combination with vastly increased bandwidth) will support a new services paradigm. No
longer will service creation and delivery be limited to traditional service providers.
Instead, we will see a proliferation of independent software vendors that will offer
In the new millennium, communications solutions will do for the communications what the
huge number of "killer"PC applications have done for the computing industry in
the past decade. Well just have to keep an open mind--or, if you prefer, an open
At Communications Solutions EXPO
In the future, mega-networks may well help us live more friction-free lives. Well
learn what we need to learn, accomplish what we want to accomplish, and realize the
sublimity of realized aspirations all without suffering the drudgery of sifting
through irrelevant information, without losing ourselves amongst a plethora of petty
details, and without succumbing to the disappointments dealt us by ordinary, meaningless,
But what do we do in the meantime? We rely on trusted information resources,
outsourcing (in a manner of speaking) the work of paring down and editing mere
circumstance, and creating a richly rewarding, custom-made experience. One such experience
is already being assembled. This experience brings together, under one roof, in an
educational venue, all the leading experts and leading vendors in the industry. The
experience is called Communications Solutions EXPO. It will take place April 26-28
in Washington, D.C. (For details, please visit www.comsolexpo.com.)
Last month, in this space, I described the Communications Solutions EXPO
conference program. This month, however, I would like to describe all the free attractions
within the Exhibit Hall. Once youve reviewed the attractions, I think youll
agree that the exposition portion of our event, like the conference program, is studded
with compelling educational opportunities. I would urge you to take advantage of these
opportunities. Communications Solutions EXPO is where you need to be to keep up to
date on communications technology, to familiarize yourself with the latest products and
services, to find out all the ways you can advance your career and bolster your
And now, without further preliminaries, I present our roster of free Exhibit Hall
Six Learning Centers
Technology-specific "no sales, no hype" areas where you can compare and evaluate
cutting-edge communications solutions from the industry leaders. The specific centers are
ASPs, E-Sales/E-Service, Next-Gen Wireless, Speech Recognition, TAPI 3.0, and Testing
A live, on-site network serving as the multivendor interoperability proving ground,
showcasing IP telephony standards compliance.
Live Office Of The Future
See the latest products every professional needs to work smarter and more productively.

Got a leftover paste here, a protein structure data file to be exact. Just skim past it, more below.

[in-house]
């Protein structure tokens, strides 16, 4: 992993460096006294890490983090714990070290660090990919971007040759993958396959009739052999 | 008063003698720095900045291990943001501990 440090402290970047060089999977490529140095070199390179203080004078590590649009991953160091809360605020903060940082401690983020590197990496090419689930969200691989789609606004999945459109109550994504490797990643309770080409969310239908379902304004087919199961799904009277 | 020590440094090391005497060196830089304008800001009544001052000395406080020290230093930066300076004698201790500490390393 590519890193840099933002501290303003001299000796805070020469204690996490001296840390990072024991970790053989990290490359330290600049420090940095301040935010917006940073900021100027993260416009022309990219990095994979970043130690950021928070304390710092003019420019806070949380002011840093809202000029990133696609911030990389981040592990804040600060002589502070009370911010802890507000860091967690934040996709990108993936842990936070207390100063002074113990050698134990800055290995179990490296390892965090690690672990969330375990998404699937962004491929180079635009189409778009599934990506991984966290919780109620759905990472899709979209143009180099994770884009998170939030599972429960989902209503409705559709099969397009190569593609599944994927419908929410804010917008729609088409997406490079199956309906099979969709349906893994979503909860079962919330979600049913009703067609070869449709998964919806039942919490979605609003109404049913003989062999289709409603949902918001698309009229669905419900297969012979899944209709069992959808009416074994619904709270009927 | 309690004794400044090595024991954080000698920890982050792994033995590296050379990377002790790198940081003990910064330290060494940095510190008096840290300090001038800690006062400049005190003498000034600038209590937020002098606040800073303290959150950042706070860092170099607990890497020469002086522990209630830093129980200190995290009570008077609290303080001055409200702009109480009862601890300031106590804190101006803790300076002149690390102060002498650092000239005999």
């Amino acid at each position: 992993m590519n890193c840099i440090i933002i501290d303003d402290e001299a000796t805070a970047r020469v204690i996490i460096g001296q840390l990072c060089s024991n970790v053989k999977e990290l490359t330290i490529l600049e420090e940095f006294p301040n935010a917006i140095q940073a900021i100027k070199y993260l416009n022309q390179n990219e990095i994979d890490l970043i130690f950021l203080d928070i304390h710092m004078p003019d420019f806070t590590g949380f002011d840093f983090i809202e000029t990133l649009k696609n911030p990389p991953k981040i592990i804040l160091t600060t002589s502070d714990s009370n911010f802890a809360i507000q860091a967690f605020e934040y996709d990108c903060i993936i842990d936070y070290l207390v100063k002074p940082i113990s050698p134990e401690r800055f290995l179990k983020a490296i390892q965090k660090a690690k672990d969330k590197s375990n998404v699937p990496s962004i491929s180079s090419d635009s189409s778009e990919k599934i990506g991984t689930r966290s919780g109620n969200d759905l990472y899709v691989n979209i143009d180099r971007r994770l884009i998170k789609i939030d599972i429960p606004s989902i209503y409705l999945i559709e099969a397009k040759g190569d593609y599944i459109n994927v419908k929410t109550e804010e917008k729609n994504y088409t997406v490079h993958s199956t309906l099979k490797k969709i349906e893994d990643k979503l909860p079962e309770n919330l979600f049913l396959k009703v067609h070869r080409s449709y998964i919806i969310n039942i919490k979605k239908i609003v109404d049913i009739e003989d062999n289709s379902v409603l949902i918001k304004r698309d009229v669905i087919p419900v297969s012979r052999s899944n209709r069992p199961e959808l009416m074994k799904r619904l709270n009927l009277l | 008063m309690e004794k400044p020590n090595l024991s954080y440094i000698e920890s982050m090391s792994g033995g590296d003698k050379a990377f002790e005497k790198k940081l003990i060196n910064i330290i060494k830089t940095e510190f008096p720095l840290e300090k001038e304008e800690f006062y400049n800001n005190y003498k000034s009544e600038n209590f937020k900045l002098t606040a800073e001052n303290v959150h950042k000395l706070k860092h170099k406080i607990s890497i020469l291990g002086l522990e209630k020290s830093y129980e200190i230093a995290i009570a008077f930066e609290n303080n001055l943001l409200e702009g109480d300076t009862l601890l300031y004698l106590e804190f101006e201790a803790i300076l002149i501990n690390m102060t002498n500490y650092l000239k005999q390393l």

These products will be demonstrated on the show floor in a simulated office setting.
The industrys brightest minds made available to answer your questions for FREE.
Next-Gen Telco In A Booth
Explore the nuts and bolts of an actual ITSP (Internet Telephony Service Provider)
complete with profit-generating enhanced services.
Nortel Networks Succession Trailer
See the latest next-generation network technology from Nortel Networks on display in a
unique 40-foor tractor trailer, right on the show floor! (Sponsored by Nortel Networks.)
Live, Web-Enabled Multimedia Call Center
A live, on-site, working call center employing the latest Web-enabling technologies and
applications, making over 10,000 customer contacts in two days. (Sponsored by CellIT.)
Live CRM Showcase
The latest CRM solutions enabling you to manage any type of customer interaction in a
consistent and highly flexible fashion. (Sponsored by Aspect Communications.)
Your Remote Office
Take advantage of next-generation communications server technology to redirect your phone
and fax calls to this special area of the show floor, which has been set aside as your
personal workspace. You will also be able to conduct conference calls, receive voice mail,
send faxes, and check e-mail. (Sponsored by Interactive Intelligence.)
Internet Phone Center
Make free long-distance calls anywhere in the world using a variety of the latest Internet
telephony services. (Sponsored by Quicknet Technologies.)
Job Fair And Career Resource Center
Find your dream job in the booming communications industry and learn about the latest
educational programs that will further your career.
See the latest Web-based unified messaging in action. Every Communications Solutions
EXPO attendee will receive a free account courtesy of TelePost. See how unified messaging
compares to your current e-mail service, which will be accessible as well.